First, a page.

Title page for ETD etd-08012012-040506

Type of Document Master's Thesis
Author Al-Hawas, Ibrahim A. M.
URN etd-08012012-040506
Title Clay mineralogy and soil classification of alluvial and upland soils associated with Blackwater and Nottoway rivers in southeastern Virginia
Degree Master of Science
Department Crop and Soil Environmental Sciences
Advisory Committee
Advisor Name Title
Zelazny, Lucian W. Committee Chair
Baker, James C. Committee Member
Edmonds, William J. Committee Member
  • Alluvial streams
Date of Defense 1989-10-06
Availability restricted

Because the Coastal Plain of southeastern Virginia has not been extensively studied, thirty random samples associated with Blackwater and Nottoway rivers were collected in the spring of 1987 from Surry, Sussex, and Southampton counties. Soil classification as well as mineralogical, chemical, and physical analysis were conducted for all samples.

The purposes of this investigation were to: (1)classify the soils in this area, (2) determine the distribution of sand and clay minerals, (3) examine the weathering effect on clay minerals on different position of the landscape for different parent material sources.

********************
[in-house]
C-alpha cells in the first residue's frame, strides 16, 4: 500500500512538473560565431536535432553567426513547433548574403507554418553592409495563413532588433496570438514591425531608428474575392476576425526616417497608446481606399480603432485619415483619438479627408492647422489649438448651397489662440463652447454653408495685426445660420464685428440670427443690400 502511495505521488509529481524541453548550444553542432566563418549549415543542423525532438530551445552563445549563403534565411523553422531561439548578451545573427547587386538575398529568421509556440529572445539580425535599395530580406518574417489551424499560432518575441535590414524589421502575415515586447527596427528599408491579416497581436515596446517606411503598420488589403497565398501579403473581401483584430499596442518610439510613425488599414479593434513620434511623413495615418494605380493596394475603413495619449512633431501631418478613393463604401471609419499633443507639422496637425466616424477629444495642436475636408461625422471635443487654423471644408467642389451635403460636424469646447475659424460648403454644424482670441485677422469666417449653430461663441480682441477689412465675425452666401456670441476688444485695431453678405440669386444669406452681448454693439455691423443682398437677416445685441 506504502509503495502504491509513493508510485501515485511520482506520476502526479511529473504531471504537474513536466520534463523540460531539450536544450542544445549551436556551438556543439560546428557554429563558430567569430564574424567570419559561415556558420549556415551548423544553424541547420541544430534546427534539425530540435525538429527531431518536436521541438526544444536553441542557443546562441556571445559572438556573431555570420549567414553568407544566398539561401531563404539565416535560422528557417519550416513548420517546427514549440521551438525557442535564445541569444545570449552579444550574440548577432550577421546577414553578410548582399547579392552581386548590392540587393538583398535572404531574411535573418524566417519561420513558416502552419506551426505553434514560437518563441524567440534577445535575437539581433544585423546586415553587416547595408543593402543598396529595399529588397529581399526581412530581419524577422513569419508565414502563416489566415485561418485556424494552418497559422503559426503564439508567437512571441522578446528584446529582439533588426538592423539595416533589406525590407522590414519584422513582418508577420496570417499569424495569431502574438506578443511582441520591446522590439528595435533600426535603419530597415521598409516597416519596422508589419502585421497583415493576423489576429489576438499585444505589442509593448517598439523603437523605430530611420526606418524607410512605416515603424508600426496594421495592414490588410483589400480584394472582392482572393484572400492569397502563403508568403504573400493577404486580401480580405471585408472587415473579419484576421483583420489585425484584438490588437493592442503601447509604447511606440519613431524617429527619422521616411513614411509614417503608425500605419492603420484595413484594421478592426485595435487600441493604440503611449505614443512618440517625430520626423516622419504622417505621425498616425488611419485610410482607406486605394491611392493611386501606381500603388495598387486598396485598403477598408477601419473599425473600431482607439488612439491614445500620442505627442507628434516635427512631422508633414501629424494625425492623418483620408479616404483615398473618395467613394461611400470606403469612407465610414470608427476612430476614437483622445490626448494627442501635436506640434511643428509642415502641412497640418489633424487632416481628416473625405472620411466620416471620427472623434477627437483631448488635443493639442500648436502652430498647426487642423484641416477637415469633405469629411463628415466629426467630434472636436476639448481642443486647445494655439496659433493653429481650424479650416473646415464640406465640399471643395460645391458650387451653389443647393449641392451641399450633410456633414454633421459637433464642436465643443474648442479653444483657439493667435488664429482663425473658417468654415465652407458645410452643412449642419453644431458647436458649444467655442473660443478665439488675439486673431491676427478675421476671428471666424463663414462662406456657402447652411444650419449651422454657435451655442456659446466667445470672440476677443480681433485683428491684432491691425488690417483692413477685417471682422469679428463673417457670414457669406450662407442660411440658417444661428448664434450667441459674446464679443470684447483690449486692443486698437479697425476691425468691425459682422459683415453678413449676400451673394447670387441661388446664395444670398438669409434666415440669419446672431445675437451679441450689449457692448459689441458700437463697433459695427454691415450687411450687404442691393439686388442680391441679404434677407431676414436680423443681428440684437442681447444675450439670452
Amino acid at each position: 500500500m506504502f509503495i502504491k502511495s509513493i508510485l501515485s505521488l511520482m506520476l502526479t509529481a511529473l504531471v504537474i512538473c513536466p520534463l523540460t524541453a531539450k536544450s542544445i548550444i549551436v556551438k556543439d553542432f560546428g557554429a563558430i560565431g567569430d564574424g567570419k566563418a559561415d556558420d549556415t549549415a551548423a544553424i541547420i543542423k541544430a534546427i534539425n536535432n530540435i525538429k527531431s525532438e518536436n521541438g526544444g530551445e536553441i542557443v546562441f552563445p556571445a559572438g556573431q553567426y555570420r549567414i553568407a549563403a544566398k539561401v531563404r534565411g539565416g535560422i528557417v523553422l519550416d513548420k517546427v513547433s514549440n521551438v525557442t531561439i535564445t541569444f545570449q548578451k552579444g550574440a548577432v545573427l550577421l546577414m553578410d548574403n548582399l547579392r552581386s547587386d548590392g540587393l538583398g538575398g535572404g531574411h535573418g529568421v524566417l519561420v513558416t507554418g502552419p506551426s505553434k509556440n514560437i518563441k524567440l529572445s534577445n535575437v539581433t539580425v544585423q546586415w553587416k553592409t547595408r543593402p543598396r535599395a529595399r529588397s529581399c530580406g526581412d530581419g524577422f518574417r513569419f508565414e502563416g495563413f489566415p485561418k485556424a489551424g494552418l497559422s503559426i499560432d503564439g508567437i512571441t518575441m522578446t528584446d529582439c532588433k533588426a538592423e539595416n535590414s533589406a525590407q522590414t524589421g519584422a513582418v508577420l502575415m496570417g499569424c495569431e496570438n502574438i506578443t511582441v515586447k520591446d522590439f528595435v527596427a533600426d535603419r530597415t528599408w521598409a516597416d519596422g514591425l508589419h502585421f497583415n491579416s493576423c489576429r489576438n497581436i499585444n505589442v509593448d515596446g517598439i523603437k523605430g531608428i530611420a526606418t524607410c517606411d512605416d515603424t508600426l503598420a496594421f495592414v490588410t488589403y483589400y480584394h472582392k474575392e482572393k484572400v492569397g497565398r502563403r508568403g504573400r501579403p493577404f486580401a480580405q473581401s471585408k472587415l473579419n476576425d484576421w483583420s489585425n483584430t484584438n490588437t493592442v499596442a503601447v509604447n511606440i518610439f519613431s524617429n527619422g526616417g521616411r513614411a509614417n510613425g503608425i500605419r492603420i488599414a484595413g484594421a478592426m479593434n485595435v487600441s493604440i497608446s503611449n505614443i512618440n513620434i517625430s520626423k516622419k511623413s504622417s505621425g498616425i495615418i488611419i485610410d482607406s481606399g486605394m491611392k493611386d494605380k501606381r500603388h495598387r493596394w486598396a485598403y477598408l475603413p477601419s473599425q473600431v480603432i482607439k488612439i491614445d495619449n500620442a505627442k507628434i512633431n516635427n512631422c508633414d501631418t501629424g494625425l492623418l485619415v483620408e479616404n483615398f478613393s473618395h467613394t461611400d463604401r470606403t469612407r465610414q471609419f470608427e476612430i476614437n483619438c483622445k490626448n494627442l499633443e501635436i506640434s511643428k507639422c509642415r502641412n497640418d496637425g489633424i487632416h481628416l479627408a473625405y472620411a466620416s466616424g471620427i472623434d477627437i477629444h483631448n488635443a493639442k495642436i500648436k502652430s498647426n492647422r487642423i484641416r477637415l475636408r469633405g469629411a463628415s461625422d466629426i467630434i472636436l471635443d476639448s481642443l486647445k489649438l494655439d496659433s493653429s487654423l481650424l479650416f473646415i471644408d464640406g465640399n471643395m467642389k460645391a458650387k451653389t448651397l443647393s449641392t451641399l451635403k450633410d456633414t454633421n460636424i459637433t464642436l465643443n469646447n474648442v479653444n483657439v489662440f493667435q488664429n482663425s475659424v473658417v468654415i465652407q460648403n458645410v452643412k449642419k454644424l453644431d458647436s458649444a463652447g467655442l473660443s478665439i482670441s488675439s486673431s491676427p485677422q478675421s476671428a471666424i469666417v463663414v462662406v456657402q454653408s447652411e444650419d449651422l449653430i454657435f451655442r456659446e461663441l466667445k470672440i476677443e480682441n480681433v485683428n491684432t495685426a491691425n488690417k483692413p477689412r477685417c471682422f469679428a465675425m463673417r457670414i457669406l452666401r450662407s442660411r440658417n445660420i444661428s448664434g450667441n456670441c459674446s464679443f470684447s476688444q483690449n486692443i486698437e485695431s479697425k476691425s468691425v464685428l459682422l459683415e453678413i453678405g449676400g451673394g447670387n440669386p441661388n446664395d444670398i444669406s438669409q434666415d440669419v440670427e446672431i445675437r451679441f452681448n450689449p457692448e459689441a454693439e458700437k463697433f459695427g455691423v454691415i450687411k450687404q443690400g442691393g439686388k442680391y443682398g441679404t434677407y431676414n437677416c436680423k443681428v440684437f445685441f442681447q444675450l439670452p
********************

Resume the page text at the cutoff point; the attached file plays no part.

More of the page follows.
The soils examined classified as follow: Aquic Hapludults 43% > Typic Hapludults 26.6% > Ultic Hapludalfs 10% > Humic Hapludults 3% = Typic Rhodudlts 3% = Aquic Hapludalfs 3% = Typic Udipsamment 3% = Typic Quartzpsamment 3% = Psammentic Hapludalfs. Qualitative analysis of clay minerals revealed that kaolinite and hydroxy interlayer vermiculite were the dominant clay minerals; that montmorillonite, mica, gibbsite quartz, and vermiculite were of lesser quantities; that chlorite, feldspar and interstratified minerals were of trace amounts. Kaolinite represents about 21-70%, HlV 11-60%, montmorillonite 0-20%, mica 0-16%, gibbsite 0-13%, quartz 1-12%, and vermiculite 0-10%. The presence of these minerals were mainly related to the acid reaction of the soil media, which was essentially attributed to Al and H ions in soil solution. From the past history and geological composition of the Piedmont it is assumed that kaolinitic minerals were transported and sedimented in the Coastal Plain. Hydroxy-interlayer vermiculite minerals was weathering from vermiculite because most of the Al was adsorbed by vermiculite to form HIV. Therfore, gibbsite was not precipitated. Montmorillonite was assumed to have formed from mica minerals. That was substantiated by statistical analysis which showed a high negative correlation between gibbsite and vermiculite (r=0.46, n=30) and between montmorillonite and mica (r=-0.6, n=10).

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